The danger of trans fats and how to avoid them
Artificial trans fats can be formed when oil goes through a process called hydrogenation, which makes the oil more solid (known as hardening). This type of fat, known as hydrogenated fat, can be used for frying or as an ingredient in processed foods to improve the shelf life.
Consider the shelf life of a packet of shop-bought biscuits. Now consider the shelf life of home baked biscuits.
Are trans fats bad for you?
Trans fats have been identified as being one of the most dangerous food additives.
Consuming a diet high in trans fats can lead to high cholesterol levels in the blood, which can lead to health conditions such as heart disease, heart attacks and strokes.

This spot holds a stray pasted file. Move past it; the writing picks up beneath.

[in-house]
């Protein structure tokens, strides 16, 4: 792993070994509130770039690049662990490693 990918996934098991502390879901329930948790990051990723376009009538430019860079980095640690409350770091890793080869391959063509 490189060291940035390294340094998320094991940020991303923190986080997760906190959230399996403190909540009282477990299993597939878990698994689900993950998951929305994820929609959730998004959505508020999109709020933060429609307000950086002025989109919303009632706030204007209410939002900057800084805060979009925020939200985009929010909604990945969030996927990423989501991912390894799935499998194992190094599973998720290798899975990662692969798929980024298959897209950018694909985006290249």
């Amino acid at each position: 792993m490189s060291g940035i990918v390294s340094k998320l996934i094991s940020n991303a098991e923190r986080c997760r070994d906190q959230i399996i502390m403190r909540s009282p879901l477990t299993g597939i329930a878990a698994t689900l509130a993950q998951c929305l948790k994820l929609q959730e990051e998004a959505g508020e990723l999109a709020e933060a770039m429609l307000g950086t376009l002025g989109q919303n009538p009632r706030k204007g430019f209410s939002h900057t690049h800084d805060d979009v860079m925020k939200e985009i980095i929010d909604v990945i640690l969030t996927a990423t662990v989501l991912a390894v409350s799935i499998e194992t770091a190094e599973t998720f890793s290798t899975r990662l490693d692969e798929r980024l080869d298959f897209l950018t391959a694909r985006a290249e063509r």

How to reduce your in-take of trans fats:
Reduce your intake or better still, stop eating the following altogether:
- Baked goods, such as cakes, cookies, pies, pastries and doughnuts
- Microwave popcorn
- Frozen pizza
- Fried foods
- Vegetable oils
- Ice cream
- Fast food
How do I know which foods contain trans fats?
Foods that are labelled as containing partially-hydrogenated oils or fats are a source of trans fatty acids. Sometimes ‘partially-hydrogenated’ oils/fats are just labelled as ‘hydrogenated’ oils.
What to eat instead:
- Try these delicious snack options
- Eat ‘real’ food and shop the grocery and real deli counters leaving the central aisles well alone
- If you are a baker, bake the occasional cake or biscuits, make them healthier by reducing the amount of fat you include in your baking
- Give up processed and fast food
In order to eat a balanced and healthy diet, you need to eat some fat. Find out more here about how to do this healthily.